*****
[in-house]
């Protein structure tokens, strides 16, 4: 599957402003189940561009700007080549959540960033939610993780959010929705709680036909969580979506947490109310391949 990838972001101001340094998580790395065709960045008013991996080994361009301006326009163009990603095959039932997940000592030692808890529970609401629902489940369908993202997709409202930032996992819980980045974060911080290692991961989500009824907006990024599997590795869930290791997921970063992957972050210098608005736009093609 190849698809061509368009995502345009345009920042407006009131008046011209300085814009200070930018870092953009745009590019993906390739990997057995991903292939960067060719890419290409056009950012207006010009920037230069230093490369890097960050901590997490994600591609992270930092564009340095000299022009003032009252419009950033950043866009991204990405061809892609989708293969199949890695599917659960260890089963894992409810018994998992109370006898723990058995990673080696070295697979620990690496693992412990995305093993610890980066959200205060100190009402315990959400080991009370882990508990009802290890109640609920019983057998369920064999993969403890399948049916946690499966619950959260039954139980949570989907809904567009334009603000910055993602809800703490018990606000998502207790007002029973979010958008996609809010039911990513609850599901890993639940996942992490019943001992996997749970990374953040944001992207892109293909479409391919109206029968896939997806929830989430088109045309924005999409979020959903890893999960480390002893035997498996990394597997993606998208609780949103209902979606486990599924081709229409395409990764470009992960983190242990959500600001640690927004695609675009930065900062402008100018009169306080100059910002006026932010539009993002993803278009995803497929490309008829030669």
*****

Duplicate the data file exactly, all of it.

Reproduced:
[in-house]
């Protein structure tokens, strides 16, 4: 599957402003189940561009700007080549959540960033939610993780959010929705709680036909969580979506947490109310391949 990838972001101001340094998580790395065709960045008013991996080994361009301006326009163009990603095959039932997940000592030692808890529970609401629902489940369908993202997709409202930032996992819980980045974060911080290692991961989500009824907006990024599997590795869930290791997921970063992957972050210098608005736009093609 190849698809061509368009995502345009345009920042407006009131008046011209300085814009200070930018870092953009745009590019993906390739990997057995991903292939960067060719890419290409056009950012207006010009920037230069230093490369890097960050901590997490994600591609992270930092564009340095000299022009003032009252419009950033950043866009991204990405061809892609989708293969199949890695599917659960260890089963894992409810018994998992109370006898723990058995990673080696070295697979620990690496693992412990995305093993610890980066959200205060100190009402315990959400080991009370882990508990009802290890109640609920019983057998369920064999993969403890399948049916946690499966619950959260039954139980949570989907809904567009334009603000910055993602809800703490018990606000998502207790007002029973979010958008996609809010039911990513609850599901890993639940996942992490019943001992996997749970990374953040944001992207892109293909479409391919109206029968896939997806929830989430088109045309924005999409979020959903890893999960480390002893035997498996990394597997993606998208609780949103209902979606486990599924081709229409395409990764470009992960983190242990959500600001640690927004695609675009930065900062402008100018009169306080100059910002006026932010539009993002993803278009995803497929490309008829030669």